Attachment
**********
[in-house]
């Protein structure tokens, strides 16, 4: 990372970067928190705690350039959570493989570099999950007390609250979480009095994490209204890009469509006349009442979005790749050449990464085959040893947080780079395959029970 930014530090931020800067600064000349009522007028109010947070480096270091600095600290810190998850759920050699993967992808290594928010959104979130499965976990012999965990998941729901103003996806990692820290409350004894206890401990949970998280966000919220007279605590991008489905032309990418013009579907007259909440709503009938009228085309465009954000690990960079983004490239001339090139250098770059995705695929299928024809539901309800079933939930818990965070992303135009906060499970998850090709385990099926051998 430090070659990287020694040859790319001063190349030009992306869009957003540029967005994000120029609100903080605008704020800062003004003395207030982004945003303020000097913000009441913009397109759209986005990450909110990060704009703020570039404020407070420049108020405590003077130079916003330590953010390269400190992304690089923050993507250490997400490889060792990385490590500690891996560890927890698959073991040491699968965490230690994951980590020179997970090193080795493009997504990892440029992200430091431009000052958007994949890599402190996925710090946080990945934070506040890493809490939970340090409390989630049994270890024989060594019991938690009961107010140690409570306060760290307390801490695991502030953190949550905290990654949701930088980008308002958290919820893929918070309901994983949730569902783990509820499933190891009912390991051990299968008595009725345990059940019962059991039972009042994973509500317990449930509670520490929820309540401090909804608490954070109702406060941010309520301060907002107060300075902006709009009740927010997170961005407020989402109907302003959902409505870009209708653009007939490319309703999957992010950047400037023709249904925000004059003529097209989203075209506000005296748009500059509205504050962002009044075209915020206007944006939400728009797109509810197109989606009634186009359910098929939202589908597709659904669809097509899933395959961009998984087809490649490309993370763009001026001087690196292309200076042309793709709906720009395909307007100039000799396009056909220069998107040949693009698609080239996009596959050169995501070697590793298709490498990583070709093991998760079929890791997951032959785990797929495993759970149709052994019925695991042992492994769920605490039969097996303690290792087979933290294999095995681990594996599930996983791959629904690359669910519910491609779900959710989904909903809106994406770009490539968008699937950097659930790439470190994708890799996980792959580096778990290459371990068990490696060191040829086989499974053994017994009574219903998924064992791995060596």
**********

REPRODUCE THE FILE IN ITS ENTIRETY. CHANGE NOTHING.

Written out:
[in-house]
């Protein structure tokens, strides 16, 4: 990372970067928190705690350039959570493989570099999950007390609250979480009095994490209204890009469509006349009442979005790749050449990464085959040893947080780079395959029970 930014530090931020800067600064000349009522007028109010947070480096270091600095600290810190998850759920050699993967992808290594928010959104979130499965976990012999965990998941729901103003996806990692820290409350004894206890401990949970998280966000919220007279605590991008489905032309990418013009579907007259909440709503009938009228085309465009954000690990960079983004490239001339090139250098770059995705695929299928024809539901309800079933939930818990965070992303135009906060499970998850090709385990099926051998 430090070659990287020694040859790319001063190349030009992306869009957003540029967005994000120029609100903080605008704020800062003004003395207030982004945003303020000097913000009441913009397109759209986005990450909110990060704009703020570039404020407070420049108020405590003077130079916003330590953010390269400190992304690089923050993507250490997400490889060792990385490590500690891996560890927890698959073991040491699968965490230690994951980590020179997970090193080795493009997504990892440029992200430091431009000052958007994949890599402190996925710090946080990945934070506040890493809490939970340090409390989630049994270890024989060594019991938690009961107010140690409570306060760290307390801490695991502030953190949550905290990654949701930088980008308002958290919820893929918070309901994983949730569902783990509820499933190891009912390991051990299968008595009725345990059940019962059991039972009042994973509500317990449930509670520490929820309540401090909804608490954070109702406060941010309520301060907002107060300075902006709009009740927010997170961005407020989402109907302003959902409505870009209708653009007939490319309703999957992010950047400037023709249904925000004059003529097209989203075209506000005296748009500059509205504050962002009044075209915020206007944006939400728009797109509810197109989606009634186009359910098929939202589908597709659904669809097509899933395959961009998984087809490649490309993370763009001026001087690196292309200076042309793709709906720009395909307007100039000799396009056909220069998107040949693009698609080239996009596959050169995501070697590793298709490498990583070709093991998760079929890791997951032959785990797929495993759970149709052994019925695991042992492994769920605490039969097996303690290792087979933290294999095995681990594996599930996983791959629904690359669910519910491609779900959710989904909903809106994406770009490539968008699937950097659930790439470190994708890799996980792959580096778990290459371990068990490696060191040829086989499974053994017994009574219903998924064992791995060596």